The Limits of Police-worn Body Cameras: Why Citizen Journalism is Essential to Deterrence of Excessive Force
by Brad Hargett
Recent outrage against police abuses throughout the nation have raised significant concerns regarding police oversight. Some have argued that requiring police officers to wear body cameras while on duty will deter egregious abuses. Others have argued that there is no rise in the rate of police abuses. Rather we are simply more aware of the abuse because of the proliferation of video recording technology. In an age where traffic cams and closed circuit surveillance have become powerful tools for Big Brother should police officers expect anything less than surveillance by Little Brother, the ordinary citizen?
Although there are numerous advantages of body cameras for monitoring police practices this technology is no panacea. First, the considerable expense of outfitting police jurisdictions in order to protect “criminals” may be politically impractical. Second, any technology controlled by an individual police officer who may be prone to excessive force is likely prone to “malfunctions” and “user error.” Finally, the data collected from these body cameras is unlikely to ever see the light of day if simply warehoused in police department servers.
First, body cameras are prohibitively expensive to be utilized in police departments across the nation. The departments most able to afford the devices will be in thriving urban areas such as New York, Los Angeles, and Chicago. What about Detroit, Gordo, or Fort Collins? Police abuse is still likely to occur in those jurisdictions and yet body cameras will likely not be available due to tight budgets. Practically speaking, it will be politically difficult to convince a large segment of the public that taxpayer funds should be used to protect “criminals” from police abuses.
Second, body cameras are susceptible to tampering by police. What is to stop a police officer from simply turning off his body camera before engaging a suspect and then claiming a malfunction when that video is needed? Take the case of Armand Bennet who was shot in the head by a New Orleans police officer. The officer reportedly turned off her body camera minutes before shooting Bennet. Unless body cameras incorporate anti-tampering technology then the individual officers who are prone to excessive force will not be deterred by a device they can simply turn off at will.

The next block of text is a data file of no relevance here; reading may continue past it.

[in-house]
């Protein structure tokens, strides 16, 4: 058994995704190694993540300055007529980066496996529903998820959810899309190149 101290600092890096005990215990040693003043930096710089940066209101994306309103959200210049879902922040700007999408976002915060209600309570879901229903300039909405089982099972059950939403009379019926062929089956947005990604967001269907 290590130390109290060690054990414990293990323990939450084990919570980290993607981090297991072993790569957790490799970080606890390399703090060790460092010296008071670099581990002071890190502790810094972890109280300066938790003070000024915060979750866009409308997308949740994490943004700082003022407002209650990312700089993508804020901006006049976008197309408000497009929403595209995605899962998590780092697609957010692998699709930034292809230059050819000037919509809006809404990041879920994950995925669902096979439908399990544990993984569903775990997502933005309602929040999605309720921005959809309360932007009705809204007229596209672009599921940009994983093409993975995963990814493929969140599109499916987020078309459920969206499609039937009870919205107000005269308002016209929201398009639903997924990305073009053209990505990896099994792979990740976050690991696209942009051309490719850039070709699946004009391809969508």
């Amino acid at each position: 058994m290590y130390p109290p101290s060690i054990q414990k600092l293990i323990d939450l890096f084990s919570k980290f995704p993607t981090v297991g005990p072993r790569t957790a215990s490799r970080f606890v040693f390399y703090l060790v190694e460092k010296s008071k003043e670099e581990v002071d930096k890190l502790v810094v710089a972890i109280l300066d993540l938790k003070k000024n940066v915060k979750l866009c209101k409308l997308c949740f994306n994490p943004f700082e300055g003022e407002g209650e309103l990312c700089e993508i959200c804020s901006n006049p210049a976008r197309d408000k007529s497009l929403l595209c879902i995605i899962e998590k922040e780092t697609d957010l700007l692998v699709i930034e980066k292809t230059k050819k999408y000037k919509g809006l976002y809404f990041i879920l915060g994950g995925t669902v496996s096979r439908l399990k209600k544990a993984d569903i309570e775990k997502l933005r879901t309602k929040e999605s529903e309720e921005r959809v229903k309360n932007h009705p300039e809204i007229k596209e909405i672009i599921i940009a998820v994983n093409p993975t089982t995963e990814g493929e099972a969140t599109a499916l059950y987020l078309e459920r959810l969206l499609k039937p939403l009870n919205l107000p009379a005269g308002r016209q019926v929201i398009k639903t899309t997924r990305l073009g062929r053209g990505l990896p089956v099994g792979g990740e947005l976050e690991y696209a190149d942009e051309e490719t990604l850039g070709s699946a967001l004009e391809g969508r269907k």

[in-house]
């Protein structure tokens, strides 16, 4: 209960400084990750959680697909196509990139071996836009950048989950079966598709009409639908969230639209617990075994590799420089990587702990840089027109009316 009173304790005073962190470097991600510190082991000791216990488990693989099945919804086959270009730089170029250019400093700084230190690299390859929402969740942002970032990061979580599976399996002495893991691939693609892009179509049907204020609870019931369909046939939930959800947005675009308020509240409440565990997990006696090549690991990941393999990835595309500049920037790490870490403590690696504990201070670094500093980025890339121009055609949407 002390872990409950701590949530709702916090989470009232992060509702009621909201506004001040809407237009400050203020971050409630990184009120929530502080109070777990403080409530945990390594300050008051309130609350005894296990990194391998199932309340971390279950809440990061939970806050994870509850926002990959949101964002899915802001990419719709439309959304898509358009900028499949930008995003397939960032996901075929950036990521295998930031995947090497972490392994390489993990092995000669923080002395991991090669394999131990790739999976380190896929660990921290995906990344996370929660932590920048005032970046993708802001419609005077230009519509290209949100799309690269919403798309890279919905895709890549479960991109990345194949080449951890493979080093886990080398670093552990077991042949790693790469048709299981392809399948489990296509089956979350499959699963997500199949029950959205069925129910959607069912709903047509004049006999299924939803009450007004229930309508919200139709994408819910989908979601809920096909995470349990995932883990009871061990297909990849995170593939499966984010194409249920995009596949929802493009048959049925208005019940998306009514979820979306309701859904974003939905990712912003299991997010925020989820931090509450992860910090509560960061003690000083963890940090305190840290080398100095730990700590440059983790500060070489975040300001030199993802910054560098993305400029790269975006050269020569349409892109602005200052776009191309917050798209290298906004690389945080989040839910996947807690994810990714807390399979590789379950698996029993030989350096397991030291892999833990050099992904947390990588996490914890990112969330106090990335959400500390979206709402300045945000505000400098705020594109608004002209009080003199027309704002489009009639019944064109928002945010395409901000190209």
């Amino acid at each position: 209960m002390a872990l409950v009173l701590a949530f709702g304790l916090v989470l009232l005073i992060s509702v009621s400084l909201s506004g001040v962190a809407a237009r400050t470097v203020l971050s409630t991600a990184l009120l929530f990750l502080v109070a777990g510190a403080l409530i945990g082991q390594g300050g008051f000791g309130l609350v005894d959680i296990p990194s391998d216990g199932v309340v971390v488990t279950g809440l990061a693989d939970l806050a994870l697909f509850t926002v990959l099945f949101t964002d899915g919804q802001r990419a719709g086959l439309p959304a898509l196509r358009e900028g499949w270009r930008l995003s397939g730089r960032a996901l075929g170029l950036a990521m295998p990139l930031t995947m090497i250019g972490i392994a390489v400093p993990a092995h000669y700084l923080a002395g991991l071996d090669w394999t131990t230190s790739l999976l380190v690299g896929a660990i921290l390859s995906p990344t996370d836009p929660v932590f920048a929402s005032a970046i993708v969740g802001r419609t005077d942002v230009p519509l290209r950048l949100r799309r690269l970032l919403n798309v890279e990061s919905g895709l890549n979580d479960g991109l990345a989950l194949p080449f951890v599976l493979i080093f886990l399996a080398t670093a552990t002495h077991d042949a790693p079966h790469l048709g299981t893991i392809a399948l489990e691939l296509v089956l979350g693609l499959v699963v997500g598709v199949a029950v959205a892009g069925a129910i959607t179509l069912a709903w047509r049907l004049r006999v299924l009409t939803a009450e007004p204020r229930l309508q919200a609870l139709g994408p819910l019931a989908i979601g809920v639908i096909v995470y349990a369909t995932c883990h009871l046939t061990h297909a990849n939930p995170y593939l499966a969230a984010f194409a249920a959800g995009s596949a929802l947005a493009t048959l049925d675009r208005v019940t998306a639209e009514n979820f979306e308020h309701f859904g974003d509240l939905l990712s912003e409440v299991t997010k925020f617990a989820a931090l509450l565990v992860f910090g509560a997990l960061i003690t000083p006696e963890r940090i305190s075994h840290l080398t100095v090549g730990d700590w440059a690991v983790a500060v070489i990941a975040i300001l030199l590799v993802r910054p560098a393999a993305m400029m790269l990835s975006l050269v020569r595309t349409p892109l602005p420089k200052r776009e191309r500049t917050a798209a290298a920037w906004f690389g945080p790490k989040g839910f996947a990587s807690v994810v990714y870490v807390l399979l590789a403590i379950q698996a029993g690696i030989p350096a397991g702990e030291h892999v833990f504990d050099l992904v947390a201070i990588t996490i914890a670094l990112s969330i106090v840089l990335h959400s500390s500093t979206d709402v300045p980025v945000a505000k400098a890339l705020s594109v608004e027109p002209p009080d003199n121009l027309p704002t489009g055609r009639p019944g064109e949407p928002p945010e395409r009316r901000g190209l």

Finally, the footage of body cameras is only a deterrent if it is seen. Perhaps Professor Haberfeld is correct in her assertion that incidences of police brutality are not necessarily more frequent but simply more visible as technology has progressed. Assuming that is the case, it begs the question: where was the outrage over police abuse before the proliferation of video recording technology? My concern is that if we rely on police body cameras to record these instances of police abuse the footage may never see the light of day. What police department would willingly open itself to liability and public outrage by allowing unfettered access to body camera footage? It is much more likely that body camera footage will simply be warehoused on servers tightly controlled by the police department. In fact, the recent Department of Justice report on body camera policies notes that “[i]n most state public disclosure laws, exceptions are outlined that may exempt body-worn camera footage from public release.” The report continues with the recognition that “even the broadest disclosure laws typically contain an exception for video that contains evidence or is part of an ongoing investigation.” Thus, in many instances, body camera footage will be insulated from public oversight.
Consequently, citizen journalism provides the best alternative to police body cameras. First, citizen journalism is essentially free compared to the considerable expense of outfitting police officers with body cameras. Second, citizen journalism is less susceptible to police tampering. Finally, citizen journalism forces police departments and the public at large to bear witness to and critically examine the issue of police brutality.
First, the proliferation of cell phone cameras over the past decade has empowered ordinary citizens to document everything from the mundane to the immensely profound. Whereas some people use the technology to post ridiculous videos attempting to defend their favorite pop star from criticism others have used the technology to record confrontations with police during peaceful protests. The reality is that in 2015 the technology is so prevalent that nearly anyone can record the police. As such, an active and engaged citizenry’s ability to record and publish instances of police abuse should have the same deterrent value as a body camera with none of the cost to taxpayers.